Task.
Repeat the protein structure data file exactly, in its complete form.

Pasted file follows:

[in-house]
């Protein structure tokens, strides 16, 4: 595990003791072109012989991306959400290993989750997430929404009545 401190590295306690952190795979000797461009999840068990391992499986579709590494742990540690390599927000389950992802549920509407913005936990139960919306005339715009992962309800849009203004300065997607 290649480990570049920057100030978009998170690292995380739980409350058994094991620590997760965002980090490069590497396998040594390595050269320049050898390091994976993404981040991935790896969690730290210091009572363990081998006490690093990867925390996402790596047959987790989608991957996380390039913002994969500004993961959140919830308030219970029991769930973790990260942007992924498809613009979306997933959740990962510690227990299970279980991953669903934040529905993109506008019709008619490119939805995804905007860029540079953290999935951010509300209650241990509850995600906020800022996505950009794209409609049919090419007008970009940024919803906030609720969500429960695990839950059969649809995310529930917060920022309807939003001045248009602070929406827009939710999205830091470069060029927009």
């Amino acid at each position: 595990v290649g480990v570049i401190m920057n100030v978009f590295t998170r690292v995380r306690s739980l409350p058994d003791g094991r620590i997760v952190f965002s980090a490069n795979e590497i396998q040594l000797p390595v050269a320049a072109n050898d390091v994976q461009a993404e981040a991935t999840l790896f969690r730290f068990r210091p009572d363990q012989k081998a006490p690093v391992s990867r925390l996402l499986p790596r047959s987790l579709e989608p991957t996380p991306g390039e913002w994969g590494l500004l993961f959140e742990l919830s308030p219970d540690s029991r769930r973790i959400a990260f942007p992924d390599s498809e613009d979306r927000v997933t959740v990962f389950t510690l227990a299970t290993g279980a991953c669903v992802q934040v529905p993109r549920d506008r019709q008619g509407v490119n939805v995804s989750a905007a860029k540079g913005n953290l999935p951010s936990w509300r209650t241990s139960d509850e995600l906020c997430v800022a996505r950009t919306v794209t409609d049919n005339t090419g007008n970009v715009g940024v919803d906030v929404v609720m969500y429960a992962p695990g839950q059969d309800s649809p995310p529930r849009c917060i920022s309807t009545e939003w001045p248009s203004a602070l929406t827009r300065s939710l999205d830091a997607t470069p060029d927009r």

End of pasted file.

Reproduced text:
[in-house]
């Protein structure tokens, strides 16, 4: 595990003791072109012989991306959400290993989750997430929404009545 401190590295306690952190795979000797461009999840068990391992499986579709590494742990540690390599927000389950992802549920509407913005936990139960919306005339715009992962309800849009203004300065997607 290649480990570049920057100030978009998170690292995380739980409350058994094991620590997760965002980090490069590497396998040594390595050269320049050898390091994976993404981040991935790896969690730290210091009572363990081998006490690093990867925390996402790596047959987790989608991957996380390039913002994969500004993961959140919830308030219970029991769930973790990260942007992924498809613009979306997933959740990962510690227990299970279980991953669903934040529905993109506008019709008619490119939805995804905007860029540079953290999935951010509300209650241990509850995600906020800022996505950009794209409609049919090419007008970009940024919803906030609720969500429960695990839950059969649809995310529930917060920022309807939003001045248009602070929406827009939710999205830091470069060029927009």
């Amino acid at each position: 595990v290649g480990v570049i401190m920057n100030v978009f590295t998170r690292v995380r306690s739980l409350p058994d003791g094991r620590i997760v952190f965002s980090a490069n795979e590497i396998q040594l000797p390595v050269a320049a072109n050898d390091v994976q461009a993404e981040a991935t999840l790896f969690r730290f068990r210091p009572d363990q012989k081998a006490p690093v391992s990867r925390l996402l499986p790596r047959s987790l579709e989608p991957t996380p991306g390039e913002w994969g590494l500004l993961f959140e742990l919830s308030p219970d540690s029991r769930r973790i959400a990260f942007p992924d390599s498809e613009d979306r927000v997933t959740v990962f389950t510690l227990a299970t290993g279980a991953c669903v992802q934040v529905p993109r549920d506008r019709q008619g509407v490119n939805v995804s989750a905007a860029k540079g913005n953290l999935p951010s936990w509300r209650t241990s139960d509850e995600l906020c997430v800022a996505r950009t919306v794209t409609d049919n005339t090419g007008n970009v715009g940024v919803d906030v929404v609720m969500y429960a992962p695990g839950q059969d309800s649809p995310p529930r849009c917060i920022s309807t009545e939003w001045p248009s203004a602070l929406t827009r300065s939710l999205d830091a997607t470069p060029d927009r």